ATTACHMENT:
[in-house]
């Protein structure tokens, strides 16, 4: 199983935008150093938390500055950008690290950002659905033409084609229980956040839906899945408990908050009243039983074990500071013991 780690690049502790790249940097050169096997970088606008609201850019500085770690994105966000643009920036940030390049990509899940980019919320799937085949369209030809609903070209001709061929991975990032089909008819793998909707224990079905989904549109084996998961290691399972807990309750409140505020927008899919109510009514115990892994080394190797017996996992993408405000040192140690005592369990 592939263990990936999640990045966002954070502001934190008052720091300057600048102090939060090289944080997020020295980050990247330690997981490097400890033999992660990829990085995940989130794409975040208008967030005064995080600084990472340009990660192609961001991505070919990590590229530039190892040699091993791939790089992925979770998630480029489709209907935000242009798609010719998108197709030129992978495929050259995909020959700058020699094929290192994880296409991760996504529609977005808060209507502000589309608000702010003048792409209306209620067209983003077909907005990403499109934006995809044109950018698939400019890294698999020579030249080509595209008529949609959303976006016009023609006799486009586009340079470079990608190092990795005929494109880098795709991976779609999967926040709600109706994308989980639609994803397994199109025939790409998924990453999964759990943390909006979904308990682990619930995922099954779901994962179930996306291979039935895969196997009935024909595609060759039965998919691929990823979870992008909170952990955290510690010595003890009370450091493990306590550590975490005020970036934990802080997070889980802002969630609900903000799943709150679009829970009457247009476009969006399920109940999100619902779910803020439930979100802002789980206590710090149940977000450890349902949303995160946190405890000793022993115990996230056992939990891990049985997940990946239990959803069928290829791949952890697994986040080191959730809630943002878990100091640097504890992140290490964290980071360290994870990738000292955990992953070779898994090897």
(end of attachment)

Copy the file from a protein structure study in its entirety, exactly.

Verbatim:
[in-house]
């Protein structure tokens, strides 16, 4: 199983935008150093938390500055950008690290950002659905033409084609229980956040839906899945408990908050009243039983074990500071013991 780690690049502790790249940097050169096997970088606008609201850019500085770690994105966000643009920036940030390049990509899940980019919320799937085949369209030809609903070209001709061929991975990032089909008819793998909707224990079905989904549109084996998961290691399972807990309750409140505020927008899919109510009514115990892994080394190797017996996992993408405000040192140690005592369990 592939263990990936999640990045966002954070502001934190008052720091300057600048102090939060090289944080997020020295980050990247330690997981490097400890033999992660990829990085995940989130794409975040208008967030005064995080600084990472340009990660192609961001991505070919990590590229530039190892040699091993791939790089992925979770998630480029489709209907935000242009798609010719998108197709030129992978495929050259995909020959700058020699094929290192994880296409991760996504529609977005808060209507502000589309608000702010003048792409209306209620067209983003077909907005990403499109934006995809044109950018698939400019890294698999020579030249080509595209008529949609959303976006016009023609006799486009586009340079470079990608190092990795005929494109880098795709991976779609999967926040709600109706994308989980639609994803397994199109025939790409998924990453999964759990943390909006979904308990682990619930995922099954779901994962179930996306291979039935895969196997009935024909595609060759039965998919691929990823979870992008909170952990955290510690010595003890009370450091493990306590550590975490005020970036934990802080997070889980802002969630609900903000799943709150679009829970009457247009476009969006399920109940999100619902779910803020439930979100802002789980206590710090149940977000450890349902949303995160946190405890000793022993115990996230056992939990891990049985997940990946239990959803069928290829791949952890697994986040080191959730809630943002878990100091640097504890992140290490964290980071360290994870990738000292955990992953070779898994090897």